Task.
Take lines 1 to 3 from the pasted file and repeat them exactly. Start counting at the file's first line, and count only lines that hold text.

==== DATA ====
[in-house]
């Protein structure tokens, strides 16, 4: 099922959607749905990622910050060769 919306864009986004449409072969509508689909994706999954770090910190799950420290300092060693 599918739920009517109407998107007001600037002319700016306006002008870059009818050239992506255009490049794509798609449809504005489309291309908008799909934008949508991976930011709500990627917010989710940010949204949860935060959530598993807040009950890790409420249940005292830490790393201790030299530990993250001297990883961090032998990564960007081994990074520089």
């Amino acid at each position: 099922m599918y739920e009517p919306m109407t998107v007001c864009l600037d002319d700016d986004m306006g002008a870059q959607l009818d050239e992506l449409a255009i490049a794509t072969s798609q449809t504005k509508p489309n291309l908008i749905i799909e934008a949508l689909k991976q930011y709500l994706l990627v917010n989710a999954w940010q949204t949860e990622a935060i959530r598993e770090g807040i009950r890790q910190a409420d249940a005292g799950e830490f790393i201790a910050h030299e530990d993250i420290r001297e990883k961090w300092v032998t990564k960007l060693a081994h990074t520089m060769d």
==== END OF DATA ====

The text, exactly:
[in-house]
């Protein structure tokens, strides 16, 4: 099922959607749905990622910050060769 919306864009986004449409072969509508689909994706999954770090910190799950420290300092060693 599918739920009517109407998107007001600037002319700016306006002008870059009818050239992506255009490049794509798609449809504005489309291309908008799909934008949508991976930011709500990627917010989710940010949204949860935060959530598993807040009950890790409420249940005292830490790393201790030299530990993250001297990883961090032998990564960007081994990074520089």
């Amino acid at each position: 099922m599918y739920e009517p919306m109407t998107v007001c864009l600037d002319d700016d986004m306006g002008a870059q959607l009818d050239e992506l449409a255009i490049a794509t072969s798609q449809t504005k509508p489309n291309l908008i749905i799909e934008a949508l689909k991976q930011y709500l994706l990627v917010n989710a999954w940010q949204t949860e990622a935060i959530r598993e770090g807040i009950r890790q910190a409420d249940a005292g799950e830490f790393i201790a910050h030299e530990d993250i420290r001297e990883k961090w300092v032998t990564k960007l060693a081994h990074t520089m060769d």